There was the predictable populist attack on bankers, energy firms and oil company profits – but what did the UK budget offer for the property industry. I feel it touched on a multitude of issues: there were some progressive components (new REIT legislation & SDLT reform in particular!), but overall it was thin on the ground in terms of market moving announcements.
The only ‘moving’ that might happen, is a speedy rush to be one of the select first-time buyers to benefit from the government allocation of £250m in equity to support the purchase of a new-build home. You can see the logic behind the FirstBuy scheme – help those looking to get on the ladder, whilst simultaneously supporting the housebuilding industry. It’s only a shame that estimates suggest the policy will benefit fewer than 15,000 households (based on today’s average house price), representing at best 2% of all housing transactions across the UK last year.
Sadly, reforms to the planning system still lack clarity, there was more rhetoric around ‘localising choice’, ‘streamlining’ planning applications, and the government will ‘consult’ on proposals to convert unviable commercial space to residential.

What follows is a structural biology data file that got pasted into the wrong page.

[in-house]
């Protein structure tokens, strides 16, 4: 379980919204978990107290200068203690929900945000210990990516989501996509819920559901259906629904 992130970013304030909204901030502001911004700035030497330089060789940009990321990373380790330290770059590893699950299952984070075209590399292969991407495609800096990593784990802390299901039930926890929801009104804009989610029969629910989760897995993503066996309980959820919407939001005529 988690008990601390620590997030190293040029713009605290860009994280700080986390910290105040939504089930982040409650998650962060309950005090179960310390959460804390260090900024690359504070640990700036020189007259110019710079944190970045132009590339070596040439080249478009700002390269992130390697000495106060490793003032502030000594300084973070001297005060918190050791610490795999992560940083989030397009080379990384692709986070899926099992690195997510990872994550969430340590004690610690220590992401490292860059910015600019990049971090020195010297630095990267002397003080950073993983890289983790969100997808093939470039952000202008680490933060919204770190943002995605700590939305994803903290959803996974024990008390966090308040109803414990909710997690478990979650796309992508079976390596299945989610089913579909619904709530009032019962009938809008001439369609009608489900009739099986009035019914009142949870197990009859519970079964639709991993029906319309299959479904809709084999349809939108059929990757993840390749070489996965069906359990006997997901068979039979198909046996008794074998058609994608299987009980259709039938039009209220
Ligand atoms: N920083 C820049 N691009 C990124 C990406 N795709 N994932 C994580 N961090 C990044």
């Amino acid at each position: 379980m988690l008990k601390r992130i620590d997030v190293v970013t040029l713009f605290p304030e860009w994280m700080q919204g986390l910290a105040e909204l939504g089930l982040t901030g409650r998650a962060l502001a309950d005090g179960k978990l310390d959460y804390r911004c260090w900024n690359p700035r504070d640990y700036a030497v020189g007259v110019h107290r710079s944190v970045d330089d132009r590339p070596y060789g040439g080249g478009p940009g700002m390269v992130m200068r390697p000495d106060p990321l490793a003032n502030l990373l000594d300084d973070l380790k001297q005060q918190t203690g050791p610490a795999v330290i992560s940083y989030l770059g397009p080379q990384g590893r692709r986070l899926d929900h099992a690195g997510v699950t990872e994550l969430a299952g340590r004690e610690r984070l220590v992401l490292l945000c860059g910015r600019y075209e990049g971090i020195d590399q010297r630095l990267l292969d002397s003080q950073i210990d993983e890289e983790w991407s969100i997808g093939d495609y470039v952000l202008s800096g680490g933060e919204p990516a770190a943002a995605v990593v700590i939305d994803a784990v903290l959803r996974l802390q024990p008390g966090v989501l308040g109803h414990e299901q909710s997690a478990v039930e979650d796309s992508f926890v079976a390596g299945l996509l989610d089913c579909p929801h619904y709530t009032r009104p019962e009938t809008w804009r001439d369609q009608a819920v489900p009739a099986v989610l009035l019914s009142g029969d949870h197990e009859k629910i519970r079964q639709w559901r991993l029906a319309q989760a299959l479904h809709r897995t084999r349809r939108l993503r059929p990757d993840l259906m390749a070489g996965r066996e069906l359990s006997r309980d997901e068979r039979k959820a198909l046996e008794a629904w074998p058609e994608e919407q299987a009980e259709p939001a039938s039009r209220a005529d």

The announced Enterprise Zones offer a prime example of the give and take of this neutral budget. Private enterprise is being tempted with a 100% discount on rates, UKTI inward investment and long-term TIF support, and it comes as no surprise to see the very clear Midlands and Northern focus. Questions arise as to where occupier demand will come from, will it simply be the relocation of nearby firms ‘inside the zone’ or will it engender ‘new’ jobs. For those 21 communities across the UK crying out to be designated an enterprise zone this is good news… you perhaps just don’t want to be their immediate neighbour.
It’s now a waiting game to see how effectively these Budget policies, and other property measures, play out.